What I enjoyed most about that first Soda Springs start was the different trail early in the ride. Of course, the usual Tevis Cup trail is always beautiful; however, riding through the pine forests south of Soda Springs, through The Cedars, and into the first vet check at French Meadows Reservoir was profoundly gorgeous. We left the French Meadows vet check and rode up and over Red Star Ridge and into Duncan Canyon for the long climb to Robinson Flat...

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Sunday, July 09, 2017

Alternate Route for first 8 Miles of Tevis Trail Locked Down

July 2017

Ride Director’s Message

Wild weather pounded the Sierras last winter, and as a result, the 2017 Tevis will start at Soda Springs, California. The last of the snow in the high country (at about 7000 feet) is finally melting. Since we cannot get into the Granite Chief wilderness to assess and repair the trail, an alternate route for the first eight miles of this year’s ride has been locked down.
We will camp at the town of Soda Springs one mile off Interstate 80 and just after the intersection of Donner Pass Road and Soda Springs Road next to the beautiful Yuba River. Camping is open from noon Wednesday August 2nd until Saturday the 5th. I recommend you arrive midday Thursday or mid-morning Friday because parking will be tight and shade scarce. Please bring a pop up for mid-day shade if possible.

Check in will be from 10 am until 6 pm Friday. Please allow sufficient time to check in at the camp and then walk or ride your horse to the sheep pens in the beautiful Van Norden Meadow to present to the veterinarians for vet in at that location starting at 12 noon.

The trail this year will proceed about five miles through the Royal Gorge cross country ski area connecting to the Soda Springs Road. From there you will ride to Forest Service Road 51, which will take you up to Lyon Ridge and the Western States Trail.
Once on the Western States Trail, you'll head west over Cougar Rock and on to the Red Star vet check. Just out of Red Star, you'll make a left turn onto Forest Service Road 96 for .7 mile then right on the historic Red Star Ridge trail to Duncan Canyon and up into Robinson Flat for the first one hour hold. At this point the time and mileage is almost identical as it would have been with the traditional start in Truckee.

The Duncan Canyon trail is technical and, therefore, slower but stunning. From the Robinson Flat vet check, we will follow the traditional trail on to Auburn.
If the water level in the American River is too high to cross at Poverty Bar, we have identified alternate trail above Francisco's that will take us across No Hands Bridge and into the Fairgrounds in Auburn. The highest altitude for this route is 7400 feet and will most certainly be clear of the last of the snow.

A note about crewing : The drive time from Soda Springs to Robinson Flat is more than an hour faster than the travel time from Robie Park in Truckee and we will be releasing crews from the start at 4:30 am to drive to Robinson Flat to optimize their ability to arrive ahead of their rider(s).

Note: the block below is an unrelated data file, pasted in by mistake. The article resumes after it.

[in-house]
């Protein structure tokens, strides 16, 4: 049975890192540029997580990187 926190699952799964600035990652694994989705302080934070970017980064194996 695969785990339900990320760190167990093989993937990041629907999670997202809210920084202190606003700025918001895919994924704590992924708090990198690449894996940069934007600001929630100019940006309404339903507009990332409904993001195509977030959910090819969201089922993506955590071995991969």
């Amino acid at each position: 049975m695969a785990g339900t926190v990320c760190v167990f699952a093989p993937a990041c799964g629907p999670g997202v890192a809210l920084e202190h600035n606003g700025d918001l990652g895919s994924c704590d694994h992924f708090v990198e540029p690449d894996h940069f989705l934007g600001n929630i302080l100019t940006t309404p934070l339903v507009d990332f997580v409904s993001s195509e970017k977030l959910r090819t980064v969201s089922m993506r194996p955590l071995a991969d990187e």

Saturday, July 08, 2017

Pagosa'a Past: The race is on, with Billy Kern in the running - Full Article

By John Motter, Pagosa’s Past

We continue with Pagosa pioneer Billy Kern’s involvement in the Denver Post’s Great Endurance Horse Race in 1908 from Evanston, Wyo., to Denver, a distance of 600 miles. As we finished last week, the 25 horses lined up on Main Street in Evanston had just received the command to “Go!”

The first of many checking stations along the way was Carter, Wyo., about 47 miles from the starting line in Evanston. A rider by the name of Workman reached Carter by 10:30 a.m., followed closely by J.A. Doling riding Little Minnie. The winners of the first lap had averaged about 10.5 miles an hour.

The next station was Green River, about 65 miles beyond Carter. Workman checked into Granger, about halfway to Green River, at 4 p.m. Doling had dropped back, but Smith on Dick Turpin and a man named Trew on Little Archie were only eight minutes later. The three men drank two glasses of milk each and by 5 p.m. were on the road again. Several of the riders who came into Granger decided to spend the night...

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Sunday, July 02, 2017

US Equestrian Names Team for 2017 FEI World Endurance Championship for Young Riders and Juniors

by US Equestrian Communications Department | Jul 1, 2017

Lexington, Ky. – US Equestrian has announced the following combinations that will make up the U.S. team at the 2017 FEI World Endurance Championships for Young Riders and Juniors in Verona, Italy, September 22-24. The U.S. will be led by Chef d'Equipe Mark Dial.

Katelyn Baldino (Marietta, Ga.) with Synthetic, Melody Blittersdorf’s 2000 Arabian gelding

Eilish Connor (Spring, Texas) with DJB Jolly Roger, Darolyn Butler’s 2002 Arabian gelding

Ragan Kelly (Waco, Texas) with Kharismas Grace, Tracy Kelly’s 2008 Arabian mare

Ainsley Suskey (Iola, Wisc.) with Princess Deelites MHF, Julie Jackson’s 2007 Arabian mare

Annie Whelan (Louisa, Ky.) with Wallace Hill Leo, Amy Wallace-Whelan’s 2004 Half-Arabian gelding

Alternate Horse:

HK Kruizer, Tracy Kelly’s 2005 Arabian gelding

For more information about contributing to and supporting the 2017 team efforts and competition, contact Kristen Brett, director of endurance, at

Find out more about the 2017 FEI World Endurance Championships for Young Riders and Juniors.

The USEF International High Performance Programs are generously supported by the USET Foundation, USOC, and USEF Sponsors and Members.